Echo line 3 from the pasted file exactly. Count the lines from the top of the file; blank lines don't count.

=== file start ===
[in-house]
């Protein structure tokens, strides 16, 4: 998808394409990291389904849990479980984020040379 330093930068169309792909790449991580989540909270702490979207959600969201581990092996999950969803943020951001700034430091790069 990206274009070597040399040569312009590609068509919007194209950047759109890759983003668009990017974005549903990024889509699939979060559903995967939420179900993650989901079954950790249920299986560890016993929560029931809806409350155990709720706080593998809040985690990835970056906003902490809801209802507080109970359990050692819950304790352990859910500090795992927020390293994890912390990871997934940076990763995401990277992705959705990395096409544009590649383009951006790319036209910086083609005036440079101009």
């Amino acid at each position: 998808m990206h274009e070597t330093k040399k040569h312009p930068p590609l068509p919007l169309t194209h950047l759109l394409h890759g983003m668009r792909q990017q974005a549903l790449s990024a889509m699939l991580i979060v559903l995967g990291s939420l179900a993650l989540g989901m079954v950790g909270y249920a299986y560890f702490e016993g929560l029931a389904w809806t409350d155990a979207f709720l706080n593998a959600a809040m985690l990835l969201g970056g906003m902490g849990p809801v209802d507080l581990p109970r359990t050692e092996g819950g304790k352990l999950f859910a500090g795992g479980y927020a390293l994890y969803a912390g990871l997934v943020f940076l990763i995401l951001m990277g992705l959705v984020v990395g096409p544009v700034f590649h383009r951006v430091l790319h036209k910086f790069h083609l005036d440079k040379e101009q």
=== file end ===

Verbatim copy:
């Amino acid at each position: 998808m990206h274009e070597t330093k040399k040569h312009p930068p590609l068509p919007l169309t194209h950047l759109l394409h890759g983003m668009r792909q990017q974005a549903l790449s990024a889509m699939l991580i979060v559903l995967g990291s939420l179900a993650l989540g989901m079954v950790g909270y249920a299986y560890f702490e016993g929560l029931a389904w809806t409350d155990a979207f709720l706080n593998a959600a809040m985690l990835l969201g970056g906003m902490g849990p809801v209802d507080l581990p109970r359990t050692e092996g819950g304790k352990l999950f859910a500090g795992g479980y927020a390293l994890y969803a912390g990871l997934v943020f940076l990763i995401l951001m990277g992705l959705v984020v990395g096409p544009v700034f590649h383009r951006v430091l790319h036209k910086f790069h083609l005036d440079k040379e101009q």